Hello all,

I came across an issue that I seem to be stuck on.

I am trying to calculate the time constant of the attached circuit, but I don't know how to approach the problem.

I want to find the voltage of OUT at a given time after the PNP is switched.

Obviously I can simulate it on LTSpice, but i also need an equation.

If I had only resistors the RC time constant is obvious - C1*(R1||R2||R3||R4). But the diodes throw me off. How do they

affect the equivalent resistance of the circuit while charging the cap and how can I derive it in an equation?

Any hints will be most welcome!

Hello there,

Diode circuits can be very interesting, but they do present some problems that we do not see with perfectly linear circuits.

One way of looking at this is that they create a change in topology based on the voltage across them at the time. In solving this kind of circuit we have to solve for voltage values and also time values. The time would refer to the time each diode turns 'on' or 'off' if we think of them as perfect switches. The other way to do it is to use a more advanced model for each diode, the exponential model. The perfect switch model will give you some idea what is happening overall though so let's look at that for a minute.

Each diode has a forward voltage Vd associated with it let's call it 0.65 volts for now. As the voltage exceeds that voltage the diode turns on, and as the voltage goes below that the diode turns off. We'll say that the diode turns on at Vd=0.65 volts but after it turns on we'll call that zero volts. So what happens now.

When the transistor turns on for the first time the capacitor has zero volts across it, and R2, R3, R4 and associated diodes also have zero volts across them. That means no diode turns on yet. That leaves just R1 and R2 in the circuit along with C1. The time constant for now would be C1 with R1 and R2 in parallel. In the notation R1|R2 for R1 in parallel with R2, that would be T=C1*(R1|R2). That is until the voltage across C1 becomes 0.65 volts.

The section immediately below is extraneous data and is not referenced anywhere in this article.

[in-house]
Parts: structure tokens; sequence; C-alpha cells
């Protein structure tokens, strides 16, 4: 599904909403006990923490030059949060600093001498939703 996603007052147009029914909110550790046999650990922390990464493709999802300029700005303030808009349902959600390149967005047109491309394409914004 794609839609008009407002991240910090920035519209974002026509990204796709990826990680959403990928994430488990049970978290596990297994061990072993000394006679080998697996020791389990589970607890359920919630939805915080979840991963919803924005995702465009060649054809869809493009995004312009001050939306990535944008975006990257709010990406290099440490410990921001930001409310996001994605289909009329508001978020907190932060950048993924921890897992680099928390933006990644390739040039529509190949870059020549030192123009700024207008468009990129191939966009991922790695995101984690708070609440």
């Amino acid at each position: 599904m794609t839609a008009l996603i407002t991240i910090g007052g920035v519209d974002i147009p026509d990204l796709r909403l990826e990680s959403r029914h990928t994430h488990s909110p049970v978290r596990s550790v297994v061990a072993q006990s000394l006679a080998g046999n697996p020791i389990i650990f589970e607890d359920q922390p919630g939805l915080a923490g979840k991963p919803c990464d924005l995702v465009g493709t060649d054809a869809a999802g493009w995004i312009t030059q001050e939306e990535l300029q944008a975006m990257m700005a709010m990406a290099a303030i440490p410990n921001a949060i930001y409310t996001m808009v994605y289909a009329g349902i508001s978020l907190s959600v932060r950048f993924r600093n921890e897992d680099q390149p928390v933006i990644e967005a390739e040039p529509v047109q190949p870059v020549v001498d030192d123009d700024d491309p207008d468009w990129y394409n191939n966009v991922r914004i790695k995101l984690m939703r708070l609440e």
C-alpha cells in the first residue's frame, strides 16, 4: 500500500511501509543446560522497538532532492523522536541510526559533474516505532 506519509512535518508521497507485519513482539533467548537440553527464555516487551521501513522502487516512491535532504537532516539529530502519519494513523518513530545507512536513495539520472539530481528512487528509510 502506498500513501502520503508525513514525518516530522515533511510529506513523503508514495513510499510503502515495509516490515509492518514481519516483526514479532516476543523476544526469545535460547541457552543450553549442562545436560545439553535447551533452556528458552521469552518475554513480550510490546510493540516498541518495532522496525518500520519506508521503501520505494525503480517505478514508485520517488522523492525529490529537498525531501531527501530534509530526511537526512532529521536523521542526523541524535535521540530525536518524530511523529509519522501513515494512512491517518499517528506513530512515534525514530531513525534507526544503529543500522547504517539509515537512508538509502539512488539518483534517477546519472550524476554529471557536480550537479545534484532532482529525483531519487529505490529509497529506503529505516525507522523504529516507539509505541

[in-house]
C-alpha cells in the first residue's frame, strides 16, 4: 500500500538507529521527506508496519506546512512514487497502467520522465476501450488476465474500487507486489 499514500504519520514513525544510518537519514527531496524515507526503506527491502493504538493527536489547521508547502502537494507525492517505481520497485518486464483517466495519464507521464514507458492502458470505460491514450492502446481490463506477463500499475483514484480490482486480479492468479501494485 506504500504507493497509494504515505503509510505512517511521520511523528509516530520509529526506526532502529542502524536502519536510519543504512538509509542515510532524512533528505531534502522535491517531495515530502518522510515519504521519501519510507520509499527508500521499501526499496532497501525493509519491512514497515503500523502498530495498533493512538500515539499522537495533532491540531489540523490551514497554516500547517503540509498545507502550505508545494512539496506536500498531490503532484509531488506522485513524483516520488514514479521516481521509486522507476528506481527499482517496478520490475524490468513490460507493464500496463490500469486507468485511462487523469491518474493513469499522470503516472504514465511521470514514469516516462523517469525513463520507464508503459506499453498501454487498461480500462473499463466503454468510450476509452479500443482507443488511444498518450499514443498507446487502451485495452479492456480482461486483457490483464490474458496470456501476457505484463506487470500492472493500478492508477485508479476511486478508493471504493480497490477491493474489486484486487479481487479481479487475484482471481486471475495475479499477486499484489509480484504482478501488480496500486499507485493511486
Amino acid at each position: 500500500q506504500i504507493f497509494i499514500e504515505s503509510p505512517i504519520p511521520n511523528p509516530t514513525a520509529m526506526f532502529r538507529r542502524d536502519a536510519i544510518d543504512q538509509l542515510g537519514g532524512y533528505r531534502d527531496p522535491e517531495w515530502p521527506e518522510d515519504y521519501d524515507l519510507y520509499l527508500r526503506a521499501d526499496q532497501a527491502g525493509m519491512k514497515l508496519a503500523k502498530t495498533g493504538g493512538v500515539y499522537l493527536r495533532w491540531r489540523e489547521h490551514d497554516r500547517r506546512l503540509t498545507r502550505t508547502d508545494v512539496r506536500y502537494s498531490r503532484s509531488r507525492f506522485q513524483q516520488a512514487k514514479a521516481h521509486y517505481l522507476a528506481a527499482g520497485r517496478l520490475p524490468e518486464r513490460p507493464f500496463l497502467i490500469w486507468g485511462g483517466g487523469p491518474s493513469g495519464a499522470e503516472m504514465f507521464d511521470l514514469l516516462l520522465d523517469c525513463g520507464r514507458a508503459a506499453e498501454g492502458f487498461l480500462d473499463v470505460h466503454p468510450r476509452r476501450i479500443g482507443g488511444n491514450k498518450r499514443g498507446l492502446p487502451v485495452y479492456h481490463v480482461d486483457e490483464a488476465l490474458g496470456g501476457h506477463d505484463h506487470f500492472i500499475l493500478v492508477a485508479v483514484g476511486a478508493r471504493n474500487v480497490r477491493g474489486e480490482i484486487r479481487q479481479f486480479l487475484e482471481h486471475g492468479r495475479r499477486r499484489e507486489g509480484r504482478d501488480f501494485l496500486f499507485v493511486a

Once that voltage gets to 0.65 volts, R3 gets switched into the circuit. That puts another resistor in parallel: R1|R2|R3. R4 is still out of the circuit. This means the time constant would be T=C1*(R1|R2|R3). Once the voltage across C1 gets to twice 0.65v, R4 would switch into the circuit so the time constant would now be T=C1*(R1|R2|R3|R4). We also have to consider the voltage divider effects though which would mean there would be a different ratio as each diode switched into the circuit.

So this condition would exist for some time until the transistor turns off, and then the starting time constant would be T=C1*(R2|R3|R4) because R1 is no longer in the circuit, and then after D2 and D3 turn off T=C1*(R2|R3) and then finally T=C1*R2 until the voltage falls to zero.

That is just a rough estimate of what happens. In reality we do not lose the voltage across each diode so that contributes to the resistance in that branch. If we call the dynamic resistance of each diode r(D) then the branch with R3 has resistance R3+r(D) and the branch with R4 has resistance R4+2*r(D).

This can give you some idea what is happening, but to get a better solution we would just solve for the times the diode turns on and then just assume a change of topology. When we assume a change of topology, that means we take the final conditions of the previous topology and apply that as the initial conditions to the new topology. That gives us a good solution.